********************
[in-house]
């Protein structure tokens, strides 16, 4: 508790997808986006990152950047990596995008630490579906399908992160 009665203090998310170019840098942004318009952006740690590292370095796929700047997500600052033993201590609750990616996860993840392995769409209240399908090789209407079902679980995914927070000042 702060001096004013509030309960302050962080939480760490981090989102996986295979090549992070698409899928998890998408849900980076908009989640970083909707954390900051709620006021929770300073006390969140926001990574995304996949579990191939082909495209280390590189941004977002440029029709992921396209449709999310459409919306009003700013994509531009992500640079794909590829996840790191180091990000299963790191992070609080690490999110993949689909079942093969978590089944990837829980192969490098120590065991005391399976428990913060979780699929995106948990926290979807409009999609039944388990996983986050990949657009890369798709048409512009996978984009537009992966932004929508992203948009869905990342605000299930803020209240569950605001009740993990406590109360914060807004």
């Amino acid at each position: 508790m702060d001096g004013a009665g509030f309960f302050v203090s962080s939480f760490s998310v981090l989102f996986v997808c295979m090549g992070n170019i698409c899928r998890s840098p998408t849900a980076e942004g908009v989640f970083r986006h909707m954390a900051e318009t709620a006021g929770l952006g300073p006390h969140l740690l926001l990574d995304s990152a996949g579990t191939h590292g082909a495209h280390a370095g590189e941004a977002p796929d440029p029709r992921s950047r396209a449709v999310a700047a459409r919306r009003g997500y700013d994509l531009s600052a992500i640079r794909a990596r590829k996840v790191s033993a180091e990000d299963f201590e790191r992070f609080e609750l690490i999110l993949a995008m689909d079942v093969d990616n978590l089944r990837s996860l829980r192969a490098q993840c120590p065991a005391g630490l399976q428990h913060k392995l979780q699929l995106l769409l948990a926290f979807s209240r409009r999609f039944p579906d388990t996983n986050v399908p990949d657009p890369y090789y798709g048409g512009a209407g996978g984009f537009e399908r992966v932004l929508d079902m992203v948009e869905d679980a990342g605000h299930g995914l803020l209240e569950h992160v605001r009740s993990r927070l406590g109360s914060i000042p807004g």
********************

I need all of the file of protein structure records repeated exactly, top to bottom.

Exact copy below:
[in-house]
């Protein structure tokens, strides 16, 4: 508790997808986006990152950047990596995008630490579906399908992160 009665203090998310170019840098942004318009952006740690590292370095796929700047997500600052033993201590609750990616996860993840392995769409209240399908090789209407079902679980995914927070000042 702060001096004013509030309960302050962080939480760490981090989102996986295979090549992070698409899928998890998408849900980076908009989640970083909707954390900051709620006021929770300073006390969140926001990574995304996949579990191939082909495209280390590189941004977002440029029709992921396209449709999310459409919306009003700013994509531009992500640079794909590829996840790191180091990000299963790191992070609080690490999110993949689909079942093969978590089944990837829980192969490098120590065991005391399976428990913060979780699929995106948990926290979807409009999609039944388990996983986050990949657009890369798709048409512009996978984009537009992966932004929508992203948009869905990342605000299930803020209240569950605001009740993990406590109360914060807004």
């Amino acid at each position: 508790m702060d001096g004013a009665g509030f309960f302050v203090s962080s939480f760490s998310v981090l989102f996986v997808c295979m090549g992070n170019i698409c899928r998890s840098p998408t849900a980076e942004g908009v989640f970083r986006h909707m954390a900051e318009t709620a006021g929770l952006g300073p006390h969140l740690l926001l990574d995304s990152a996949g579990t191939h590292g082909a495209h280390a370095g590189e941004a977002p796929d440029p029709r992921s950047r396209a449709v999310a700047a459409r919306r009003g997500y700013d994509l531009s600052a992500i640079r794909a990596r590829k996840v790191s033993a180091e990000d299963f201590e790191r992070f609080e609750l690490i999110l993949a995008m689909d079942v093969d990616n978590l089944r990837s996860l829980r192969a490098q993840c120590p065991a005391g630490l399976q428990h913060k392995l979780q699929l995106l769409l948990a926290f979807s209240r409009r999609f039944p579906d388990t996983n986050v399908p990949d657009p890369y090789y798709g048409g512009a209407g996978g984009f537009e399908r992966v932004l929508d079902m992203v948009e869905d679980a990342g605000h299930g995914l803020l209240e569950h992160v605001r009740s993990r927070l406590g109360s914060i000042p807004g």